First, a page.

However, it was later determined that the information was incorrect. U.S. Solicitor General Ian Gershengorn wrote to the court to say that the earlier data had been wrong. In fact, he said, the average detention period had been more than a year.
Now, the Supreme Court is going to be ruling on a similar case, Jennings v. Rodriguez, No. 15-1204. The question in this case is whether it violates the Constitution and the immigration laws to subject immigrants in deportation proceedings to long-term detention without individualized bond hearings. This case is an appeal from a ruling of the United States Court of Appeals for the Ninth Circuit, in San Francisco, that required bond hearings after six months. Gershengorn said that this “one-size-fits-all approach is not the right way to do it.”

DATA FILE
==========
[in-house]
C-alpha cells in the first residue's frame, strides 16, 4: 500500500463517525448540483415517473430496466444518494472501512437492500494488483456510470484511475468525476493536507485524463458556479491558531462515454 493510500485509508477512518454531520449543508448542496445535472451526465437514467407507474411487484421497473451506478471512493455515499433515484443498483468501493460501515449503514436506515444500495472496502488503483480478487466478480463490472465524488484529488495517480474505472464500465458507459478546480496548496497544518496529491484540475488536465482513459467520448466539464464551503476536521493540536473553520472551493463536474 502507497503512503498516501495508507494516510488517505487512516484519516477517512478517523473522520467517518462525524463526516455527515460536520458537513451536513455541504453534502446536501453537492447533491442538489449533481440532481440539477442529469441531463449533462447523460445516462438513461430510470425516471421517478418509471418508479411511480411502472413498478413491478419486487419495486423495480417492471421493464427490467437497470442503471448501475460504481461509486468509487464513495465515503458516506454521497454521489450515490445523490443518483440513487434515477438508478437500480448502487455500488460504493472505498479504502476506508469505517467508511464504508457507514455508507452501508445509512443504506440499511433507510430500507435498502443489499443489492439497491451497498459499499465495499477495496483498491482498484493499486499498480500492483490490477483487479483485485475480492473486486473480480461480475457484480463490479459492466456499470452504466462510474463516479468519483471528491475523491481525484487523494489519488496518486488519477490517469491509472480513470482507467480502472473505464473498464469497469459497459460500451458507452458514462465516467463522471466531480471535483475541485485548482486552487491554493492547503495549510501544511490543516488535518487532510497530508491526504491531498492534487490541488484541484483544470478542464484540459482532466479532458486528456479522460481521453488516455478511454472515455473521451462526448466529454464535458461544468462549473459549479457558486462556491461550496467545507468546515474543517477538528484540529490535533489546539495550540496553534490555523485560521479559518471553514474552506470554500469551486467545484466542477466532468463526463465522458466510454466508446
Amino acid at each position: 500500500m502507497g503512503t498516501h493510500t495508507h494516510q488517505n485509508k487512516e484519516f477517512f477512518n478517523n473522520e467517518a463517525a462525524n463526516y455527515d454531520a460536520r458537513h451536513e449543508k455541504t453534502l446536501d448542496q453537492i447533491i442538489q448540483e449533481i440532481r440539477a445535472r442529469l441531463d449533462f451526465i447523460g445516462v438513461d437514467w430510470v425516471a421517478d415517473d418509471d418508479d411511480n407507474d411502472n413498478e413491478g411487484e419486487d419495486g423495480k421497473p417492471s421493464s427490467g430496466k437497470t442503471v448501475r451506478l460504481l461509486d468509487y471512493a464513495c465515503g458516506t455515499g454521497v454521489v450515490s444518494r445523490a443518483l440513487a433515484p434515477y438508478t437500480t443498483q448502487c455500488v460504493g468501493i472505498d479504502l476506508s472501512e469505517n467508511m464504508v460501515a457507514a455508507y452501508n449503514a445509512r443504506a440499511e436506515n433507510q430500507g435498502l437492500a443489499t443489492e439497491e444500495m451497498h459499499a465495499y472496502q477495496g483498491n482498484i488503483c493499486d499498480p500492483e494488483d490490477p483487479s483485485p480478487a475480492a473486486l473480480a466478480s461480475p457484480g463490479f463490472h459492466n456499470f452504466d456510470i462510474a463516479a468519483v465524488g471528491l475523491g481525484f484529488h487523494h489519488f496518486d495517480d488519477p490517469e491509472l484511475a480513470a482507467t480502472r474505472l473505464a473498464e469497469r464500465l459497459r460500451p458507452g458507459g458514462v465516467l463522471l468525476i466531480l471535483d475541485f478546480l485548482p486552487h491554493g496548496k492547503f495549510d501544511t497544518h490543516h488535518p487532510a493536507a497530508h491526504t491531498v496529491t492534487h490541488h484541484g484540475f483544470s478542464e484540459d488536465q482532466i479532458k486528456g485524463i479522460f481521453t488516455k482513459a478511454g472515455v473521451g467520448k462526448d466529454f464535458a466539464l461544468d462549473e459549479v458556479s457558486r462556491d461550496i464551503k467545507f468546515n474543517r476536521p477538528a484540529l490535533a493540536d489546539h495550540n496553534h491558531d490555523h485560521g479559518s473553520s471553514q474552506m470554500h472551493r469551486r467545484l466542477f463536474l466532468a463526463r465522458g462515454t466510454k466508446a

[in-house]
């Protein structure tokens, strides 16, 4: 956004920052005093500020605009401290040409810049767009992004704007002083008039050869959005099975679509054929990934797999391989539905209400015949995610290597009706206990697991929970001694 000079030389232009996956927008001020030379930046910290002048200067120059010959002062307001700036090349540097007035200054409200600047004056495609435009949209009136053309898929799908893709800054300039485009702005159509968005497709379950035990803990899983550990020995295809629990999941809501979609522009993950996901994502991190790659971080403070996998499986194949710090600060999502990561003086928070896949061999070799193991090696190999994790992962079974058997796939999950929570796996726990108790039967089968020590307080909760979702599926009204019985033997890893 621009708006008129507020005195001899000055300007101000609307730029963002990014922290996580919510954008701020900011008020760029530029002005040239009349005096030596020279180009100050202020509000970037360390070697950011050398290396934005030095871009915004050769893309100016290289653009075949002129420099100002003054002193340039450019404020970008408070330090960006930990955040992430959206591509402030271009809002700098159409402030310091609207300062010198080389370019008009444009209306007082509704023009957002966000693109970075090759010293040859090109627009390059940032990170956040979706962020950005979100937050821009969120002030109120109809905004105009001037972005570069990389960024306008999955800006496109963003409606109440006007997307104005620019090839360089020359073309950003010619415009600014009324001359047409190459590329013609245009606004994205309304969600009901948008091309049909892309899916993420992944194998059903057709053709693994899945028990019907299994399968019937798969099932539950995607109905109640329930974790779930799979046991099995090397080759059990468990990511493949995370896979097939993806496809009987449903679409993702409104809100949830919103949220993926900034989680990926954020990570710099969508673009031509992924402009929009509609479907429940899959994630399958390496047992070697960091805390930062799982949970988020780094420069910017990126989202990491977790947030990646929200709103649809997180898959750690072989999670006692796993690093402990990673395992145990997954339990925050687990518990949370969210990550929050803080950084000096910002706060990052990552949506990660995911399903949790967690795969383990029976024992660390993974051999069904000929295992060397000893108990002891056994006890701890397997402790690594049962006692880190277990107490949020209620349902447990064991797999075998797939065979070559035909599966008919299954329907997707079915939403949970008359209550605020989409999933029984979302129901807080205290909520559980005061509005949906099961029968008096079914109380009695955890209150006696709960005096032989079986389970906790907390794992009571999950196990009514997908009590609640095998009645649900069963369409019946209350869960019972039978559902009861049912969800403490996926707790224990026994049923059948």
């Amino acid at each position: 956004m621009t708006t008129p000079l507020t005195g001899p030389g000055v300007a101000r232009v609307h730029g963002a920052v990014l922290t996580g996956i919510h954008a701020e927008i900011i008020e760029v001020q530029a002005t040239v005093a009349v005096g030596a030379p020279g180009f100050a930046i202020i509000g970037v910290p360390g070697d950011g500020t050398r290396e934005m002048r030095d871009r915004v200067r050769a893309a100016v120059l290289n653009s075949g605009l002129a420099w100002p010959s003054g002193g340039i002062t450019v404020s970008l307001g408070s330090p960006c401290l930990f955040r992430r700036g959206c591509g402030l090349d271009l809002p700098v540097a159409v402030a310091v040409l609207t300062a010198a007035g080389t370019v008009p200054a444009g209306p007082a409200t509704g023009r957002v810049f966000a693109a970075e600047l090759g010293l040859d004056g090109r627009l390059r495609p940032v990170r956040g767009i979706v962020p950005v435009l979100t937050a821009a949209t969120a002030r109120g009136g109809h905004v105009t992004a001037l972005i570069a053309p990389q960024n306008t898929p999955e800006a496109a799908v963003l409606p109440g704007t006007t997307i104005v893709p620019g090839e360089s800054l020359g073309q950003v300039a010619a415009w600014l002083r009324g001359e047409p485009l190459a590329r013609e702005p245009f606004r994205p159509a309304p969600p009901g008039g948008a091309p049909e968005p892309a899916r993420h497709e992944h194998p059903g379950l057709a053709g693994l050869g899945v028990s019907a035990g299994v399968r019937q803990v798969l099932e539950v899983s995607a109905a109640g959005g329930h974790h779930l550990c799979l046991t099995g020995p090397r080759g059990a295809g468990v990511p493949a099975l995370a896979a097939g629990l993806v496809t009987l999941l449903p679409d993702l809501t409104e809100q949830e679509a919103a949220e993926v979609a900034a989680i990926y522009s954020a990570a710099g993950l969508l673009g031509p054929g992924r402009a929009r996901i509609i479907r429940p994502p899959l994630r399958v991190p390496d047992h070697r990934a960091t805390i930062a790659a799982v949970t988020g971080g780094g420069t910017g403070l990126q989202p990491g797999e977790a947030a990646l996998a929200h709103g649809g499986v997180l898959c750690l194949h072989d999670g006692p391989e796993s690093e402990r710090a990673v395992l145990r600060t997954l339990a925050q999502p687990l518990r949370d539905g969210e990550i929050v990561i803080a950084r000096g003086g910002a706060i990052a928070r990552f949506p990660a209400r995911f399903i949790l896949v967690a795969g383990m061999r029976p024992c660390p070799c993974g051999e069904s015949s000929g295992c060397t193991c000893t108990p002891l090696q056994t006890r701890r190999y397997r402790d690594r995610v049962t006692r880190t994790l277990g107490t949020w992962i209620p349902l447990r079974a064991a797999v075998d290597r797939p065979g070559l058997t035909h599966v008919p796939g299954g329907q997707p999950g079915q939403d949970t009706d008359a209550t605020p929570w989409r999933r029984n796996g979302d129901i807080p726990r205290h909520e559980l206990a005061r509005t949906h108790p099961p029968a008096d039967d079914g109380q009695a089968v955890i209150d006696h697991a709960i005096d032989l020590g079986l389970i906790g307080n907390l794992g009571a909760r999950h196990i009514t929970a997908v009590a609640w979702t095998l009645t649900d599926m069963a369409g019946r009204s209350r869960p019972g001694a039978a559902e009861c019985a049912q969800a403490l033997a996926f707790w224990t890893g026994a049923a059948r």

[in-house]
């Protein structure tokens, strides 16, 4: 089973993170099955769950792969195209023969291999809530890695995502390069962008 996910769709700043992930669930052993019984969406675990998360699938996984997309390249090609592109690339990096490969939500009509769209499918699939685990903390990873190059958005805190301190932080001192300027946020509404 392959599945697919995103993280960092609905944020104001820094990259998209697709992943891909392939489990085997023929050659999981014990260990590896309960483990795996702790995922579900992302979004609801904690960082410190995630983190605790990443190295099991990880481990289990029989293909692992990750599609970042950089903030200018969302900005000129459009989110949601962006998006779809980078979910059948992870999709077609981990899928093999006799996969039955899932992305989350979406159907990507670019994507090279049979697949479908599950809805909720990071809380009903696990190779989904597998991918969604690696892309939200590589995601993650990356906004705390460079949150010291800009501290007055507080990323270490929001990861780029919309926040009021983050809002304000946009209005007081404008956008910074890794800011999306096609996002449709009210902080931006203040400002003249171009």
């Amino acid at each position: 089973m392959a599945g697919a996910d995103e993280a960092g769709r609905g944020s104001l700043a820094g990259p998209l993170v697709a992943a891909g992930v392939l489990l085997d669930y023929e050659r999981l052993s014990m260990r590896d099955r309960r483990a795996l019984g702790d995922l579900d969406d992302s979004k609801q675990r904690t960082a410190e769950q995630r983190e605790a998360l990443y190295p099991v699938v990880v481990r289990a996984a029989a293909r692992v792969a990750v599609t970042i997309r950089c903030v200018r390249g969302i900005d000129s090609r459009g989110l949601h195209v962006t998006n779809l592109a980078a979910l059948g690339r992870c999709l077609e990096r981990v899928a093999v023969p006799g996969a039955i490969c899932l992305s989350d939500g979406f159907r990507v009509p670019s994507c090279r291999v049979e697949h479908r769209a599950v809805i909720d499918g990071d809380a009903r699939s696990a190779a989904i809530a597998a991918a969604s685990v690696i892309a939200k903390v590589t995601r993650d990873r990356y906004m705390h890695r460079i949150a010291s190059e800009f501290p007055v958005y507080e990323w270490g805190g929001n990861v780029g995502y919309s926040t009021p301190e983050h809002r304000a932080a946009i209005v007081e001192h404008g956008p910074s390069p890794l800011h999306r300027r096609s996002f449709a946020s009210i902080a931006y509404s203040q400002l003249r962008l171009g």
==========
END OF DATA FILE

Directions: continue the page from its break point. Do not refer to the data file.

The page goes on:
The case was argued before the Supreme Court on November 30, 2016.
During arguments Gershengorn defended mandatory detention without bond as a rational response by Congress to ensure that immigrants appear for their hearings in immigration court and prevent them from committing other crimes.
“You can’t just lock people up without any finding of dangerousness, without any finding of flight risk, for an indefinite period of time, and not run into due process,” Justice Elena Kagan said.
Other justices said it mattered that the appeals court decision had turned on statutory interpretation, not on the Constitution. “We do not have the constitutional issue before us,” Justice Anthony M. Kennedy said.
A decision is expected sometime next year.